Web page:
Fri, 09 Aug 2002


Thomas Middlehoff's failure

Once upon a time, there was a media firm in the tranquil town of Guetersloh that had become great thanks to book clubs. Little by little, the firm worked its way forward in all areas of the media and finally got a radiant young king who wanted to make a gigantic empire out of the kingdom, which had long become important.

And he dreamed of the stock market. Naturally the little town had been too small for him for some time, for the young dynamic ruler had seen much of the world and had dined alongside the mightiest media czars.

And thus Thomas Middelhoff decided that his empire needed a second capital, which he settled in glittering New York.

The Internet promised the best of all profits and the young king had already earned a tidy sum of money in his time as crown prince. With this, he could rapidly expand his kingdom.

But despite his fairy-tale rise to the top of the media concern, things failed to go further for Thomas Middelhoff.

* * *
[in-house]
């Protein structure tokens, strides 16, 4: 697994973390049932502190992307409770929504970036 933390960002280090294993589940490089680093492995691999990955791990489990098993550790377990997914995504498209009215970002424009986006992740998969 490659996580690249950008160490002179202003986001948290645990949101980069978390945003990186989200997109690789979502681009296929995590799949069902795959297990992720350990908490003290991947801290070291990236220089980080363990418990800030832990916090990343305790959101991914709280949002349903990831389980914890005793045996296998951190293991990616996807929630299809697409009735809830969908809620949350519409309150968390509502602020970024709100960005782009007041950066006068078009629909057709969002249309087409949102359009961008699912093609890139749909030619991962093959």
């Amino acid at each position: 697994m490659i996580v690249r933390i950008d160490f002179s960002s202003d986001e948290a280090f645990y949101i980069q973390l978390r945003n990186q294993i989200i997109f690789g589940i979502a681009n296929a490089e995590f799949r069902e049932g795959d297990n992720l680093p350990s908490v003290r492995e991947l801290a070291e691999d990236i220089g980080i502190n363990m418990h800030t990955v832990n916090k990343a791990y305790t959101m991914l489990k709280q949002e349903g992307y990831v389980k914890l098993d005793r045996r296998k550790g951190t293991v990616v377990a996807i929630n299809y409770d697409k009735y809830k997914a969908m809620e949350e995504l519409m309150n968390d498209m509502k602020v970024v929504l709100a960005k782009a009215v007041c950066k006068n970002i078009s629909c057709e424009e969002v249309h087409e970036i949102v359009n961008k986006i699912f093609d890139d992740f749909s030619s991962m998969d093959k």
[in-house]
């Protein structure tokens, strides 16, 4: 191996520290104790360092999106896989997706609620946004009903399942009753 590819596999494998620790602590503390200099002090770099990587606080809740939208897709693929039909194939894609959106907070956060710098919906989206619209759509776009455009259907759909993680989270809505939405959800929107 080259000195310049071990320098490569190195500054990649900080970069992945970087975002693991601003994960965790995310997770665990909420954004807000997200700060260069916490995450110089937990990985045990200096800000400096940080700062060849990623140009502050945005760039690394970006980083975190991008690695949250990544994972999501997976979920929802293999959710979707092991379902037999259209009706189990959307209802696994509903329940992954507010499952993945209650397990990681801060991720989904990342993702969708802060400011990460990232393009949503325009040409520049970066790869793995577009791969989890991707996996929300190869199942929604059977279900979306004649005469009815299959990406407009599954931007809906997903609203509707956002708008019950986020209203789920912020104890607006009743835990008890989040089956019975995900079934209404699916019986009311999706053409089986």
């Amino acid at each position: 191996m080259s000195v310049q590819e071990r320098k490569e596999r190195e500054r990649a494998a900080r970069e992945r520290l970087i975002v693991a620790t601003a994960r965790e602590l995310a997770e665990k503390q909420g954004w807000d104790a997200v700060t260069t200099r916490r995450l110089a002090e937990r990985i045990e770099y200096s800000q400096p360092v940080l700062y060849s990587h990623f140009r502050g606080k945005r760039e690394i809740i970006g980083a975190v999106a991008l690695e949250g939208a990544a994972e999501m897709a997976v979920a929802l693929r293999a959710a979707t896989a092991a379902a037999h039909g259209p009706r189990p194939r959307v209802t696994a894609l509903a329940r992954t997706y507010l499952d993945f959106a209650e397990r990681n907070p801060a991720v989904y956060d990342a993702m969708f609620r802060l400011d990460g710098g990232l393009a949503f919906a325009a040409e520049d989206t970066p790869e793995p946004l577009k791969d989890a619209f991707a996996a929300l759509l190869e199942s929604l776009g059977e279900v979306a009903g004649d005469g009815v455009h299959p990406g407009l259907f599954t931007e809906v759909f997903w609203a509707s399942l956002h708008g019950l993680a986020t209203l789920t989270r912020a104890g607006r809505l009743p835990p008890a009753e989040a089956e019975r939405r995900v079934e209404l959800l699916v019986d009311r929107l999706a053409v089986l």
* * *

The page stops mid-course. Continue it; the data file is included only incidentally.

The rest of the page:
The dreams of a profitable Internet business burst like bubbles.

The music business became harder and harder, the book market groaned, things didn't go so well in the magazine business and efforts in the daily newspaper business became an embarrassment. The king had been in too much of a hurry.

--Frankfurter Rundschau, Frankfurt

Punishing dishonest executives

Corporate executives who deceive and defraud investors are now more likely to find themselves behind bars.

Congress, in an attempt to help a sinking market find a quick rebound, passed a series of bills over the past 10 days that surely needed more deliberation. Despite the haste, the legislation has enough thoughtful components to have wide- reaching and lasting impact.

The basic pieces of the legislation are sound, but how they are used will determine just how effective this reform is over the long term. For example, the board that will oversee the accounting industry will have disciplinary and subpoena powers.

If it operates quietly and apolitically, the board will be effective. But it can just as easily be counterproductive if it is overly aggressive and too public, adding to investor anxiety.

No package of laws will make dishonest executives suddenly turn honest, nor will this legislation restore decimated retirement accounts.

-- The Greenville News, South Carolina